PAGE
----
In canola (Brassica napus), the introduction of the fungal (M. alpina) Δ6 and Δ12 desaturase genes led to the production of GLA and SDA at 43% and 5%, respectively (Liu et al., 2001), whereas in brown mustard (Brassica juncea), expression of a Δ6 desaturase from the fungus Pythium irregulare resulted in GLA and SDA levels of up to 40% and 10%, respectively (Hong et al., 2002). Whilst Qi et al. (2002) expressed a B. officinalis Δ6-desaturase in B. juncea producing 3%–9% of GLA from total FA, the expression of the B. officinalis Δ6-desaturase was also translated to soybean, where analysis revealed the accumulation of GLA and SDA in seeds as 27.7% and 3.4%, respectively (Sato et al., 2004). One of the transgenic soybean events carrying the B. officinalis Δ6 desaturase was subsequently tested under field conditions in Nebraska, USA, and showed no major impact on yield, date to maturity, height, lodging, total oil or total protein content (Clemente and Cahoon, 2009). To modify the FA flux to SDA, Ursin (2003) described the results of iterative engineering, introducing the Δ6 and Δ12 M. alpina desaturase genes with a canola Δ15 desaturase transgene in B. napus. The coordinated expression of these three transgenes led to the accumulation of GLA and SDA, at 18% and 23%, respectively. Elevation of SDA levels in canola required the three gene combination because 60% of the fatty acid profile of canola oil is represented by oleic acid (Ursin, 2003). Hence, the Δ12 desaturase activity was required to shift the fatty acid pool to LA, thereby permitting the build-up of substrate for GLA production, whilst the expression of the Δ15 desaturase influences the level of ALA to allow for an increased SDA accumulation. In a similar way, Eckert et al. (2006) stacked the B. officinalis Δ6 desaturase with the Δ15 desaturase from Arabidopsis in soybean. The coordinated expression of the Δ6 and Δ15 genes in a seed-specific fashion produced a fatty acid profile with GLA, ALA and SDA of 5.8%, 33.5% and 21.6%, respectively, under greenhouse conditions (Eckert et al., 2006).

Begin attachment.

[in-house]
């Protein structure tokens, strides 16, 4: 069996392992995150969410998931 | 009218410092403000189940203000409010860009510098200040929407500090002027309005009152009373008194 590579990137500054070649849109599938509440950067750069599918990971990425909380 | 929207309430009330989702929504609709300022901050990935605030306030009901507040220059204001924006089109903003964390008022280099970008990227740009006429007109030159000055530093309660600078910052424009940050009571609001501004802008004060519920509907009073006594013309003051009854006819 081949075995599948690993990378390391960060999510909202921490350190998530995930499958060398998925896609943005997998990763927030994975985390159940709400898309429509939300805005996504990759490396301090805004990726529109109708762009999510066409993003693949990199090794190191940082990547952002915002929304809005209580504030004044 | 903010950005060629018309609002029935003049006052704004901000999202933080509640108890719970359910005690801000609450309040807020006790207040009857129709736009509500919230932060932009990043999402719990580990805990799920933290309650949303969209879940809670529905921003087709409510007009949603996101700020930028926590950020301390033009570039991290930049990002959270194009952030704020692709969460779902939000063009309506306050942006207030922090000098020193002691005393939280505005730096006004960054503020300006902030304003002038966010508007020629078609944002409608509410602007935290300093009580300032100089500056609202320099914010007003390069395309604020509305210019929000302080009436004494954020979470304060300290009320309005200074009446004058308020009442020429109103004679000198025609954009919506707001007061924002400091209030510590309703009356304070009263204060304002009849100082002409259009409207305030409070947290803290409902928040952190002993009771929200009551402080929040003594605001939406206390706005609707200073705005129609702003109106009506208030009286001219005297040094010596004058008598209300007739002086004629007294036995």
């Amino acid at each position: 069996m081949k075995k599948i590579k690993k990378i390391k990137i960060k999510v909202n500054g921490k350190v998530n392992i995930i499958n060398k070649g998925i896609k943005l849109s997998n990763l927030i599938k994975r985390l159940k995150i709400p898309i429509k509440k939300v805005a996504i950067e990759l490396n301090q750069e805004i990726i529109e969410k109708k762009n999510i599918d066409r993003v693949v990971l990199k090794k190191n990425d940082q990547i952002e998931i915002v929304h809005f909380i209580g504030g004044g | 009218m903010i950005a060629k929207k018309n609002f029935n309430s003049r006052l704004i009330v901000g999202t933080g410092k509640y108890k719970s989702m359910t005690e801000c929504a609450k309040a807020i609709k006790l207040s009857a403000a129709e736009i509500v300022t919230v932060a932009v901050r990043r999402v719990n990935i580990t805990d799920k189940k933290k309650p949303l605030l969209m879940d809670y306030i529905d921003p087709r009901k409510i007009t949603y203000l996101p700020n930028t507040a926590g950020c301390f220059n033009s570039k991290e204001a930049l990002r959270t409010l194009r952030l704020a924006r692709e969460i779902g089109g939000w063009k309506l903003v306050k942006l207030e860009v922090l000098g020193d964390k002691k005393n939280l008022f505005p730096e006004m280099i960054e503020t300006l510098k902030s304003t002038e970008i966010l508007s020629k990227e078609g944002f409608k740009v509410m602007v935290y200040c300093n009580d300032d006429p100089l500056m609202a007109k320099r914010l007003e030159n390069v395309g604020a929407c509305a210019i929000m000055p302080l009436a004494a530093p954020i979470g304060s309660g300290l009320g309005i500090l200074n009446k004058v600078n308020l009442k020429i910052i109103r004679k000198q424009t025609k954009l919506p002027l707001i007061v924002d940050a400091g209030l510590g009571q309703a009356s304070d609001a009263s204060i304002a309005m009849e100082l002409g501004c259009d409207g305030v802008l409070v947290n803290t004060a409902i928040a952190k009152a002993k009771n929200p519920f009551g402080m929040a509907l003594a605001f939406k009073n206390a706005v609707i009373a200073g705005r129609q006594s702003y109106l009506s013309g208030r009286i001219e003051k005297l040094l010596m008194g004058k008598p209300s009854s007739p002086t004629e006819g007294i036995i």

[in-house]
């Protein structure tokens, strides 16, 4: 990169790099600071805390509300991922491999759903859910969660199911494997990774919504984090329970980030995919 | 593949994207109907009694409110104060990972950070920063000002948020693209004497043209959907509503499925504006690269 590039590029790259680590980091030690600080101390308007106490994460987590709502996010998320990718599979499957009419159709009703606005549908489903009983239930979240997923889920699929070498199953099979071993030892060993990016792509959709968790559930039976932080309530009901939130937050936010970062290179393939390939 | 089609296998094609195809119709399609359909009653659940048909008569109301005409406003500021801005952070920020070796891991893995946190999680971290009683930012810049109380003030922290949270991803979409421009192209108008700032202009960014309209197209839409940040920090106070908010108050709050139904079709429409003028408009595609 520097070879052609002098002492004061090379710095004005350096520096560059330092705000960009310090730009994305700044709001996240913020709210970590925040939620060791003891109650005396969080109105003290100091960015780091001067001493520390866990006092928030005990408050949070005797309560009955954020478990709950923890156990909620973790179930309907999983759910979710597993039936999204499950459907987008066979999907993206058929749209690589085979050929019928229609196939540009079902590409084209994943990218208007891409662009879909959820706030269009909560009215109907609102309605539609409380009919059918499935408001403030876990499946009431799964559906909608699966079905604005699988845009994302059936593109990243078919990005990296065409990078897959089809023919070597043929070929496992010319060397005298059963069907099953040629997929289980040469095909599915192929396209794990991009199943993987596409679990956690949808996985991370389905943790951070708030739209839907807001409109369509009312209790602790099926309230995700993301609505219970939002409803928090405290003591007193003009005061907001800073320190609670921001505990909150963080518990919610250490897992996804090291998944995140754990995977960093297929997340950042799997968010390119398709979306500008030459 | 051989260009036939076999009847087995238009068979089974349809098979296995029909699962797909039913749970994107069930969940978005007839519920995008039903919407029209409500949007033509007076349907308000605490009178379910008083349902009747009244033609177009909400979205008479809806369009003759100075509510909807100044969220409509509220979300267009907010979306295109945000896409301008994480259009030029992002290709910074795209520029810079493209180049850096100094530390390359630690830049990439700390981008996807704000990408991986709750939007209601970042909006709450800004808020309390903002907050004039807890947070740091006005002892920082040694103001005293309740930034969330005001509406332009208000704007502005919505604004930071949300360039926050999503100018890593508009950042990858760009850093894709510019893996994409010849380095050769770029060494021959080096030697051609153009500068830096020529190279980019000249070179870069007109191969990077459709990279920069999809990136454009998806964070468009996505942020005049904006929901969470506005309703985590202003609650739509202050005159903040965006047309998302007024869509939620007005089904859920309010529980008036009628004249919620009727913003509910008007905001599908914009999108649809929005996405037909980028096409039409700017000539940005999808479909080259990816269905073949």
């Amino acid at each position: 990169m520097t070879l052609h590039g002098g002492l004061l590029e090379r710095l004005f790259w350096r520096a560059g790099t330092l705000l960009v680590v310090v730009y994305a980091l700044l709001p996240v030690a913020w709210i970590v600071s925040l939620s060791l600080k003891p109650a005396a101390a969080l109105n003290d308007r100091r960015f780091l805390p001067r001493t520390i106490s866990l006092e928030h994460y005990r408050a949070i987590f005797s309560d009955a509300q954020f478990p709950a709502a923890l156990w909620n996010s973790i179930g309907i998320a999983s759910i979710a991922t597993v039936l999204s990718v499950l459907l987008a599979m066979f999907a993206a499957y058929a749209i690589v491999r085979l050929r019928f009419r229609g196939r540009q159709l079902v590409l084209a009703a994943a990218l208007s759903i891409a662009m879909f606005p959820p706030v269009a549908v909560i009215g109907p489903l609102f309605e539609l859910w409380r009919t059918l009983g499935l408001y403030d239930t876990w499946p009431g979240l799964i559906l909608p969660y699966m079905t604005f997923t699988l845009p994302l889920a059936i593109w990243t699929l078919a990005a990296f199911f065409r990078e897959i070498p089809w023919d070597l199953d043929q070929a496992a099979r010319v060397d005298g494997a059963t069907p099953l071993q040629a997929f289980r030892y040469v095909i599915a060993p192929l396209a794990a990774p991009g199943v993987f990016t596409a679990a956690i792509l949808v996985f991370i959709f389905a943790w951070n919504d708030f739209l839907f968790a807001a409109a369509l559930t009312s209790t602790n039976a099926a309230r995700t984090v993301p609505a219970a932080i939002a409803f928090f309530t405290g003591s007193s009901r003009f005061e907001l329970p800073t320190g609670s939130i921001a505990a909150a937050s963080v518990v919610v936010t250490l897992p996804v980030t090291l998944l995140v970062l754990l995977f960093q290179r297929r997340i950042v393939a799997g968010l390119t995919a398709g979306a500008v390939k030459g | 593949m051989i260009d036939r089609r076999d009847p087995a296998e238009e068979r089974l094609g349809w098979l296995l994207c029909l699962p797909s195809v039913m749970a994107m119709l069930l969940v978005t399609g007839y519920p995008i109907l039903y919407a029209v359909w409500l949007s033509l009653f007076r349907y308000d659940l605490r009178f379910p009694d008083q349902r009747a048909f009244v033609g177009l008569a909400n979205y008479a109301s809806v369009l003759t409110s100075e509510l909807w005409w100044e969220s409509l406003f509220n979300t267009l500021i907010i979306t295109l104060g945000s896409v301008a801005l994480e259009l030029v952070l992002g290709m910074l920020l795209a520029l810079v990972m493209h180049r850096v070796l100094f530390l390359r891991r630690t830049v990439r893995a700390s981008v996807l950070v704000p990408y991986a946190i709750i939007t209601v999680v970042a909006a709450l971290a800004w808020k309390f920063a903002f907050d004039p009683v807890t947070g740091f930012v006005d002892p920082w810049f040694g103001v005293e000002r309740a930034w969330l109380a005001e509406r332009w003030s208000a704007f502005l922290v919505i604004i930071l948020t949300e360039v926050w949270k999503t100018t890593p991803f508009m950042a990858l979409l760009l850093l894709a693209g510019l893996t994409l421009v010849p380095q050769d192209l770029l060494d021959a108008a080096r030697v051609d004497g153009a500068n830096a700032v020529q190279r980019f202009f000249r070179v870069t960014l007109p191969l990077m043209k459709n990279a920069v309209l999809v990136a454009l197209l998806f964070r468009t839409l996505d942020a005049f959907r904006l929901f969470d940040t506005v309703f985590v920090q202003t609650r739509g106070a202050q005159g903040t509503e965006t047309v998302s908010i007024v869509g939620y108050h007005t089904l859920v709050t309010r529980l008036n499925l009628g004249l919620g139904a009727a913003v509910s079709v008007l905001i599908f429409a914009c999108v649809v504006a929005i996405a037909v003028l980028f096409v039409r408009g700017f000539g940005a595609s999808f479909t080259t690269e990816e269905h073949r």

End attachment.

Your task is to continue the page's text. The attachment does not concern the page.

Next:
Considerable progress has been made in the transgenic production of these fatty acids, and further studies have shown very high levels (up to 70%) of GLA and/or SDA as a result of seed-specific expression. The production of SDA has attracted attention from biotechnology companies, for example Monsanto and Solae LLC have developed a transgenic soybean (producing 15%–30% SDA and 5%–8% GLA), which is close to commercialization after a successful safety assessment (Hammond et al., 2008), and the award of a Generally Recognized as Safe (GRAS) notice confirming that the omega-3 soybean oil from the bioengineered soybean can be used in foods and beverages (see Monsanto, 2009 for reference). In clinical trials, this SDA-enriched soybean oil has demonstrated efficacy in raising serum EPA levels in humans (Harris et al., 2008; Lemke et al., 2010).